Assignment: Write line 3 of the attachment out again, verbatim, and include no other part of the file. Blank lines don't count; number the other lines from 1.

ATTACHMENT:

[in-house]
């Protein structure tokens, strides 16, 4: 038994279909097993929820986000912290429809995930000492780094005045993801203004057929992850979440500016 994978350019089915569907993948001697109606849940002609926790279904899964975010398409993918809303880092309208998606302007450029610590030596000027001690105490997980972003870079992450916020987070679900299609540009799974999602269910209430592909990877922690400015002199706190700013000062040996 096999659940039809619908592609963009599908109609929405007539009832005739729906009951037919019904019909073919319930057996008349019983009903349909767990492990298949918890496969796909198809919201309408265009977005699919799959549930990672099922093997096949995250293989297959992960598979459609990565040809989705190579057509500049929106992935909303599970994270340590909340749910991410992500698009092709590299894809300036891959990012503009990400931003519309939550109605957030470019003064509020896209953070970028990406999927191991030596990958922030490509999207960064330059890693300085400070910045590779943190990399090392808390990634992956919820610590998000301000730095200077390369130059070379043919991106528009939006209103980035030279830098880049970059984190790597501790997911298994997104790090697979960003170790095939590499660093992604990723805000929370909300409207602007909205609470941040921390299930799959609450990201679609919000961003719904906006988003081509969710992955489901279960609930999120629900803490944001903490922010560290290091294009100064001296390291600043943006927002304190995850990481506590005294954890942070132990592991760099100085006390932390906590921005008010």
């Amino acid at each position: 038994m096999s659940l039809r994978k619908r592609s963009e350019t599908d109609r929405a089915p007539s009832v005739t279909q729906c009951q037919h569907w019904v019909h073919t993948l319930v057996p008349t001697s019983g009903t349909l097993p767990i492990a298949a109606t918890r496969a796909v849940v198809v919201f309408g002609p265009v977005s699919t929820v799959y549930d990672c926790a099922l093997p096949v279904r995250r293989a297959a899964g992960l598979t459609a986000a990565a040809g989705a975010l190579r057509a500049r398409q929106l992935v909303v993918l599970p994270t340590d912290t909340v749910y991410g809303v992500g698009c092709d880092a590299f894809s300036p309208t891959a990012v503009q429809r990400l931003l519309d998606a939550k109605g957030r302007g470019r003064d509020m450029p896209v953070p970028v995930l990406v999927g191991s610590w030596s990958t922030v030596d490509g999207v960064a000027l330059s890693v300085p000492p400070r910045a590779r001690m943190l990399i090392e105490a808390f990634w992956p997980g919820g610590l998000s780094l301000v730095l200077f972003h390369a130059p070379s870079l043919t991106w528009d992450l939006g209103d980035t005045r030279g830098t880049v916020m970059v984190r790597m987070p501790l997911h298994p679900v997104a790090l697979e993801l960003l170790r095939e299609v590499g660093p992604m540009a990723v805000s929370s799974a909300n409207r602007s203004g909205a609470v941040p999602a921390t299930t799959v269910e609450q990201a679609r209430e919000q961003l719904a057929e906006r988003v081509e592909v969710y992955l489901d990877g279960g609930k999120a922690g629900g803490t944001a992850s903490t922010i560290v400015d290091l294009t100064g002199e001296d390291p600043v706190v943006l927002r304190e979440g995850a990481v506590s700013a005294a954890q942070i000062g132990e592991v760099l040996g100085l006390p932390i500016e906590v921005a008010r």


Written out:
């Amino acid at each position: 038994m096999s659940l039809r994978k619908r592609s963009e350019t599908d109609r929405a089915p007539s009832v005739t279909q729906c009951q037919h569907w019904v019909h073919t993948l319930v057996p008349t001697s019983g009903t349909l097993p767990i492990a298949a109606t918890r496969a796909v849940v198809v919201f309408g002609p265009v977005s699919t929820v799959y549930d990672c926790a099922l093997p096949v279904r995250r293989a297959a899964g992960l598979t459609a986000a990565a040809g989705a975010l190579r057509a500049r398409q929106l992935v909303v993918l599970p994270t340590d912290t909340v749910y991410g809303v992500g698009c092709d880092a590299f894809s300036p309208t891959a990012v503009q429809r990400l931003l519309d998606a939550k109605g957030r302007g470019r003064d509020m450029p896209v953070p970028v995930l990406v999927g191991s610590w030596s990958t922030v030596d490509g999207v960064a000027l330059s890693v300085p000492p400070r910045a590779r001690m943190l990399i090392e105490a808390f990634w992956p997980g919820g610590l998000s780094l301000v730095l200077f972003h390369a130059p070379s870079l043919t991106w528009d992450l939006g209103d980035t005045r030279g830098t880049v916020m970059v984190r790597m987070p501790l997911h298994p679900v997104a790090l697979e993801l960003l170790r095939e299609v590499g660093p992604m540009a990723v805000s929370s799974a909300n409207r602007s203004g909205a609470v941040p999602a921390t299930t799959v269910e609450q990201a679609r209430e919000q961003l719904a057929e906006r988003v081509e592909v969710y992955l489901d990877g279960g609930k999120a922690g629900g803490t944001a992850s903490t922010i560290v400015d290091l294009t100064g002199e001296d390291p600043v706190v943006l927002r304190e979440g995850a990481v506590s700013a005294a954890q942070i000062g132990e592991v760099l040996g100085l006390p932390i500016e906590v921005a008010r």